Debugger

It’s a Huge Mistake to Memorize Your Passwords

Here’s what to do instead — and which services you should use

Owen Williams
Published in
7 min readJun 4, 2019

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Credit: Andrew Brookes/Cultura/Getty

YYou shouldn’t know any of your passwords. But there’s a decent chance you do — many of us fall into a default pattern of memorizing one or two and using them across countless websites and services.

That’s a mistake. If you’re still doing this, or if you know any of your passwords at all, it’s time to change it up. These days, the only secure password is one you can’t possibly remember. Studies have repeatedly shown that password reuse is the most common security blunder people make. When a single service gets hacked — which happens constantly — hackers are able to guess which other services you use and break into those with the same password.

This tactic, called credential stuffing, is used by hackers to target people’s most personal information. Say you signed up years ago for a service like last.fm, which was breached in 2012; if your banking password is the same, you might be kissing your identity goodbye simply because hackers are able to guess that the passwords matched.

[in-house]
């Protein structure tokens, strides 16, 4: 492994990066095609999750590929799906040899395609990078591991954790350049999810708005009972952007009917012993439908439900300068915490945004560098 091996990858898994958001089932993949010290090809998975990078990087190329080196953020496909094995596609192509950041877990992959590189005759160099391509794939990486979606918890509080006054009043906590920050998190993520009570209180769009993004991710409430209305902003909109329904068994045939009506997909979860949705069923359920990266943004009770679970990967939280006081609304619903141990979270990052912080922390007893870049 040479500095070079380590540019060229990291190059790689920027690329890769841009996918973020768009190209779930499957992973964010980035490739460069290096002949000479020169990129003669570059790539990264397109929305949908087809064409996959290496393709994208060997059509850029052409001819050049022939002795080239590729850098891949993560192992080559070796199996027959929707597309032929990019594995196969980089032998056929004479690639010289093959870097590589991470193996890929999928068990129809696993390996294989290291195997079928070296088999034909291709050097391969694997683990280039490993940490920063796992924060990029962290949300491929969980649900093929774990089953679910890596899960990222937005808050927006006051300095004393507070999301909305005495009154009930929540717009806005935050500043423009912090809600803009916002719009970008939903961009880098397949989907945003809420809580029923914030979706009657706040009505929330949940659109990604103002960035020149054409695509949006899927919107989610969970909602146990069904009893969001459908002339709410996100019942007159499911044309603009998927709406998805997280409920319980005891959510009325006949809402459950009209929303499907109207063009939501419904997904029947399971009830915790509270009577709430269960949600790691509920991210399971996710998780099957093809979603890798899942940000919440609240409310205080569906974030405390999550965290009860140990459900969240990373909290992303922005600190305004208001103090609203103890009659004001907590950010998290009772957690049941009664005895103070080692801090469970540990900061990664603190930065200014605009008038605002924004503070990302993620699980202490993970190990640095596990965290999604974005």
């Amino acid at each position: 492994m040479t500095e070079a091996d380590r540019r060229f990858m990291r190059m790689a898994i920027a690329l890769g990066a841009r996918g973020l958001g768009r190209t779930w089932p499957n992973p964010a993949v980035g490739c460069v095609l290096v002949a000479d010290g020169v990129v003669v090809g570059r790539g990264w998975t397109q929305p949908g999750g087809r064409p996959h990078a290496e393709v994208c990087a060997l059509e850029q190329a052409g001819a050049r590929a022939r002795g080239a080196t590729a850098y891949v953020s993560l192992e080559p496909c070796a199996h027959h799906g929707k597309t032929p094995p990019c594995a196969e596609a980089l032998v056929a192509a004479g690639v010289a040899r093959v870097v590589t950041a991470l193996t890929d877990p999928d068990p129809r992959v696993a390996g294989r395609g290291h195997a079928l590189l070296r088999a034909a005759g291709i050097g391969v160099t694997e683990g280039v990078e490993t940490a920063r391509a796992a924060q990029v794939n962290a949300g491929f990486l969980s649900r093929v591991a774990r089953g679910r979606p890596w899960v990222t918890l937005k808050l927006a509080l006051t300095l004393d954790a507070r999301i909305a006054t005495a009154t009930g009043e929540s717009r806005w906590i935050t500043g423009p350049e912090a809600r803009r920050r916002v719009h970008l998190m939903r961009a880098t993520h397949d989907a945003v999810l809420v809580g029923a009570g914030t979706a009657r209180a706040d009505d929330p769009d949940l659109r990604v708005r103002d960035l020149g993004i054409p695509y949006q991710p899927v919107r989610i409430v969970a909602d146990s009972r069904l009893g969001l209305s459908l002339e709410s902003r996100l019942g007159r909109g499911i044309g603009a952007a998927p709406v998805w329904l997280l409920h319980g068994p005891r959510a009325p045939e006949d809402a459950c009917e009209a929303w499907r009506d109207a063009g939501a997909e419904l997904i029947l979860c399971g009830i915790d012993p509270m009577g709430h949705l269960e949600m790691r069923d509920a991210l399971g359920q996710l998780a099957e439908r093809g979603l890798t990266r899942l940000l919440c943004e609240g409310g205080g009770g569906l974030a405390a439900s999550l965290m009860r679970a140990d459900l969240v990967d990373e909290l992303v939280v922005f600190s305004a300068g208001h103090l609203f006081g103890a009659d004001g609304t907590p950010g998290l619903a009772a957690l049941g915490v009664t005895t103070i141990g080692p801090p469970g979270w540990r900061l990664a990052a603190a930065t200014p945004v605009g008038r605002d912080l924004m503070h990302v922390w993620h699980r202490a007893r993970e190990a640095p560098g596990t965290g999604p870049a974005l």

If you’re lucky, you’ve probably been only caught up in a single breach, but the reality is that the majority of us have been affected multiple times over the years. All it takes to find out is typing your email address into Have I Been Pwned, a free service run by security researcher Troy Hunt.

You shouldn’t know any of your passwords for the services you use. Most importantly, every single site or app you’re using should use a unique password.

The site, which tracks publicly reported breaches, who was caught in them, and what information was breached, will reveal how many companies have failed to keep your data safe. I ran my own email address through it and found I’ve been breached more than 10 times. Thankfully, in most of these cases, the password I used for each site was unique.

In 2019, the only way to completely protect yourself from a password breach is to log off, delete all your accounts, and live a hermit’s life in the woods. If the offline lifestyle isn’t for you, then…

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Owen Williams
OneZero

Fascinated by how code and design is shaping the world. I write about the why behind tech news. Design Manager in Tech. https://twitter.com/ow